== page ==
This coming week we will be looking at Religion and Music, specifically how contemporary Jewish and Muslim artists are using music to communicate ideas about religious community and identity. This week's reading, "A New Research Agenda: Exploring Transglobal Hip Hop Umma" by H. Samy Alim, focuses on how popular music is being used to bring cohesion cohesion across cultures to Muslims around the world. We will be looking at artist such as Sami Yusuf and the Danish Band Outlandish and how they try to communicate issue of faith cross culturally through their music. We will also be looking at the music of Matisyahu and how he communicates Orthodox Judaism through Reggae. Check out the following videos:

Sami Yusuf, is a rising star of contemporary Arabic Nasheed (traditional) music. His song Hasbi Rabbi is sung in English, Hindi, Turkish & Arabic and the video takes him to different parts of the world to engage with the Muslim Ummah (community) in those places.

Outlandish, a Muslim Danish Trio mixes hip hop, folk, soul and pop to create music focusing on themes of racism, social justice and religion. as seen in their video " I Only Ask of God"

Matisyahu infusion of Reggae & Hip Hop seeks to communicate his Jewish faith to a global audience as well, check out his hit song "Jerusalem".

For more information on Contemporary Muslim & Jewish music check out Muslim Hip-Hop and Jews Rock.

Tuesday, October 16, 2007

Judaism and the Internet

This next week we will be looking at Judaism and the internet by specifically looking at a study by Barzilai-Nahon & Barzilai. Cultured Technology: Internet and Religious Fundamentalism explores UltraOrthodox use and response to the internet. Within Judaism their has been much discussion about the use and effect of the internet, such as Is the internet kosher? and How does it effect religious culture? What does this article have to say about how the UO have responded to this new technology? What is the basis or support for their response?

Some Jewish groups have responded to the concerns about the secular nature of the internet by forbidding its use, while other have cultured the technology to create safe online spaces such as Jgog search engine which uses a filtering mechanism so some "unorthodox" words or searches to be blocked or re-defined or Kosher net which "provides the ideal, rabbinically endorsed, internet experience for ... anyone who wants or needs control over exposure to undesirable content during the internet experience". What does this teach us about religious culturing of new media?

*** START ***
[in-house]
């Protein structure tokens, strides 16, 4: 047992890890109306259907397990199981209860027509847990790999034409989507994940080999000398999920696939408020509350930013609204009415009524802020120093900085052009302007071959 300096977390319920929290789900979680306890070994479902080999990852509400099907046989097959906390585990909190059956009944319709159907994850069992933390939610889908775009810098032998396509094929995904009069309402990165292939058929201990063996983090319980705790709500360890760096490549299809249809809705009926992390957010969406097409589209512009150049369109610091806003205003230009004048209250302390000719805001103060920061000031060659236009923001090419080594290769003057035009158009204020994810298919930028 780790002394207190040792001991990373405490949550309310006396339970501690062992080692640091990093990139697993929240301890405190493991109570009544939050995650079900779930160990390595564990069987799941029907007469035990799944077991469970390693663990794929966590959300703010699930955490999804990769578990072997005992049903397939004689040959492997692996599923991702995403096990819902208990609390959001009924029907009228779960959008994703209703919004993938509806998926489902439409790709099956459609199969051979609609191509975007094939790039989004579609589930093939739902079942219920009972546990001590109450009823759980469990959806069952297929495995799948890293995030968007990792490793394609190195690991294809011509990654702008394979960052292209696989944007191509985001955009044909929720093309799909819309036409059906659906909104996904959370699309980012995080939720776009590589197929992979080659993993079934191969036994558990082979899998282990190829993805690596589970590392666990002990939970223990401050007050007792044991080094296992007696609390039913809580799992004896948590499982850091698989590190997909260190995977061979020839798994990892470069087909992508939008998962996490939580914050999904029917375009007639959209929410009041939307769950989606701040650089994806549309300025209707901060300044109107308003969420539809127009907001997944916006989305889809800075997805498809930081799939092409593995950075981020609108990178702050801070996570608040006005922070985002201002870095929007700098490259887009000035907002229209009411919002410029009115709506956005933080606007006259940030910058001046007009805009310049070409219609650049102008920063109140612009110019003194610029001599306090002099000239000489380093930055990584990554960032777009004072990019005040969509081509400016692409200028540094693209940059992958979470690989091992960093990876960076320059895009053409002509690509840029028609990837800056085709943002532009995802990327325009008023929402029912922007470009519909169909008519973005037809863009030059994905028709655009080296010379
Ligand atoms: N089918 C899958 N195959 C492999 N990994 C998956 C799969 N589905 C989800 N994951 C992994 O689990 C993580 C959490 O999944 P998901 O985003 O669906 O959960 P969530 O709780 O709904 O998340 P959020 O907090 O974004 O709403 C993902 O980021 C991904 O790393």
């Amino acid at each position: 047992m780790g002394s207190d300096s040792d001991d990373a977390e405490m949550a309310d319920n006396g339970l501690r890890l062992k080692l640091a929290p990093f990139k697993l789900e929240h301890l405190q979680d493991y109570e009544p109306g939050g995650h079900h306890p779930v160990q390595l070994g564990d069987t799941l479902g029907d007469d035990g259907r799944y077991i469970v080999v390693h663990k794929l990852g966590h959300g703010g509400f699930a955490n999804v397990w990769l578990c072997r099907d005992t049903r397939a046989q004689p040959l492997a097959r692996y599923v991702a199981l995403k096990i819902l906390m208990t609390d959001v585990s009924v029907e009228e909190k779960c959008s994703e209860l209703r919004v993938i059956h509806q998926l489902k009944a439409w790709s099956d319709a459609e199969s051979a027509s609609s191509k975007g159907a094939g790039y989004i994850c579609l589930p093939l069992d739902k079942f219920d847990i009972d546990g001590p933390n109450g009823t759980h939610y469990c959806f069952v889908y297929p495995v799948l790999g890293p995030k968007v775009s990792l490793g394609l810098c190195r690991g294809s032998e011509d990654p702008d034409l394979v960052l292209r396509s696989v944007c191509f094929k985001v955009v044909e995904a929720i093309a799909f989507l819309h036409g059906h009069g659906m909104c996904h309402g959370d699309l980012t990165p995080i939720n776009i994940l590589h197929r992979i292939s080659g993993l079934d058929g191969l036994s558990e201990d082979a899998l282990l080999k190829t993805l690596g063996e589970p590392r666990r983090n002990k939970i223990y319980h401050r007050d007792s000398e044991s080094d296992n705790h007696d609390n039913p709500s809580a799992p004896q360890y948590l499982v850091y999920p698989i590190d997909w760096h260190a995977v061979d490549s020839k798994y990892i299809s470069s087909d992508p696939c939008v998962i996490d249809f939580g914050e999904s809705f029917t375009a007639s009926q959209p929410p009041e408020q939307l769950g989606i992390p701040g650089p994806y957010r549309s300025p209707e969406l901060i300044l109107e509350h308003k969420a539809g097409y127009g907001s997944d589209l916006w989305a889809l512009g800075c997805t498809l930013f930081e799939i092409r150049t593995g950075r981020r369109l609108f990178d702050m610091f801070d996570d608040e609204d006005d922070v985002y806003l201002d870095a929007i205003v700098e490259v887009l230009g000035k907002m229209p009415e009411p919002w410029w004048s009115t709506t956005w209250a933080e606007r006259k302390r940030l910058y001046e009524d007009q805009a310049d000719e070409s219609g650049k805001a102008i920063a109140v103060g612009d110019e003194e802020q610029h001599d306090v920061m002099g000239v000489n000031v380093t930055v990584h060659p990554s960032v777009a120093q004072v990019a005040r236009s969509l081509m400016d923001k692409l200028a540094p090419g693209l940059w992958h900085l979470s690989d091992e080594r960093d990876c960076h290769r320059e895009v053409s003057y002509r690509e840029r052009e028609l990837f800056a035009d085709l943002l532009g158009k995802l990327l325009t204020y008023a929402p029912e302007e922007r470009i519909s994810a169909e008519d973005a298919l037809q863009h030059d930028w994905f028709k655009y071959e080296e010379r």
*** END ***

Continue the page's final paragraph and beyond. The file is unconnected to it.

Wednesday, October 3, 2007

Islam and the Internet

In week seven we will be discussing Islamic use and perception of the Internet. Back in 2002 NPR did an interesting series where it explored the interspection between Islam, Faith and Technology and this provides a good introduction to how Islam has been presented online as well as how Muslim have enaged with internet technolgy.

As we have previously discussed, the internet has the potential to transform perceptions of religious authority online. This is especially true in relation to precept ions of who are the official interpreters of Islam in an age when the internet form the backbone of much popular religious discourse. This is an issue we will discuss in light of Anderson's article “The Internet and Islam’s New Interpreters”. We will also look at examples of how Islam has imported various religious rituals and practices online through Bunt's chapter "Rip, Burn & Pray: Islamic Expression Online". For more examples of the presence of Islam online check out Bunt's blog Virtually Islamic. While you read these article try to reflect on how the response to the Internet is similar and/or different to their response to other forms of media discussed in the class. What unique challenges and possibilities does the internet pose? How might the internet influence global perceptions of Islam?